General Data Protection Regulation(GDPR)

General Data Protection Regulation(GDPR): All you need to know

This article on ‘General Data Protection Regulation: All you need to know‘ was written by an intern at Legal Upanishad.


In this article we will discuss data protection, what the term GDPR means, and how and when it came into force. We also see the applicability of GDPR. This law played a vital role for consumers/citizens, we also see the fines and penalties for non-compliance. At the end of this article, we will discuss certain suggestions which can be seen in the field of data protection in near future.

What is GDPR?

A fresh set of guidelines giving EU residents more control over their personal data. They may now access the data that businesses have kept about them and find out where and how that data is being utilized. Right to be forgotten- they can have their data and can transfer it to different provider companies like Google, and Facebook store oceans of data tracking hundred and millions of users who rely on their apps and services, and websites.

What does GDPR stand for?

GDPR stands for General Data Protection Regulation. It is the core of the digital data privacy law in the European Union.

How and when it came into force?

In January 2015, to make Europe “fit for the digital age” the European Commission plans for setting data protection standards for the European Union. The agreement reached the stage of enforcement after almost 4 years of its being proposed. The General Data Protection Regulation was implemented as one of the reforms’ primary elements (GDPR). This new EU framework has ramifications for businesses and people throughout Europe and beyond, as it is in all member states.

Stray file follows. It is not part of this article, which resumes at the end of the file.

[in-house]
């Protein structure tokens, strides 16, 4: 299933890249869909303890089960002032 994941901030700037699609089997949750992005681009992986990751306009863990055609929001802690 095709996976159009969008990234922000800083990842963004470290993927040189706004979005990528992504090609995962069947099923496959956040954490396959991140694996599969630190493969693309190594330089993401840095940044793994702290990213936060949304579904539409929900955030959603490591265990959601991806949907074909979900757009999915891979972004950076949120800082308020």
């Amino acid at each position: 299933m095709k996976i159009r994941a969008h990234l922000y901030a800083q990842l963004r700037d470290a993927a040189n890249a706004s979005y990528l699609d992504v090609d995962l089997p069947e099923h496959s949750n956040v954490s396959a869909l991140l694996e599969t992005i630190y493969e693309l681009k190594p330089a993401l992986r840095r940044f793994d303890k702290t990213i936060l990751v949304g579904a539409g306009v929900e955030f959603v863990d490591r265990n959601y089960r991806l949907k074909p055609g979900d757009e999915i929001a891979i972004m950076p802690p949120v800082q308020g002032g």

It commenced on May 25, 2018. The General Data Protection Regulation (GDPR) replaces the 1995 Data Protection Directive that enhances and expands the current data protection system in the EU.

Applicability of General Data Protection Regulation(GDPR) on personal data

Practically, all data points that a business gathers across every imaginable internet platform are governed, especially if they are used to specifically identify an individual. It also includes information that websites frequently need, such as IP addresses, email addresses, and details about physical device information. The following categories of personal data are protected under GDPR:

  • Basic details of your identity
  • Web data
  • DNA and health information
  • Data biometrics
  • Racial or ethnic information
  • Political slant
  • Sexual preference
  • Any details pertaining to an identifiable or named living person

Basic details of identity include social network postings, private photographs submitted to websites, health records, and other very intimate information frequently shared online are examples of user-generated data.

GDPR imposes legal requirements on processors to keep track of personal data and the way it is handled, resulting in a far larger level of legal accountability might the organization be in violation. The controllers must make sure that any agreements with processors adhere to GDPR.

Role of General Data Protection Regulation(GDPR) for consumers/citizens

Granting customers, a right to information about data breaches. To ensure that EU citizens can take the necessary precautions to prevent their data leakage, associations are expected to inform the effective regulatory bodies as soon as feasible.

Customers are also guaranteed improved access to their data in terms of the way it is handled, with businesses being compelled to clearly and understandably explain how they utilize consumer information.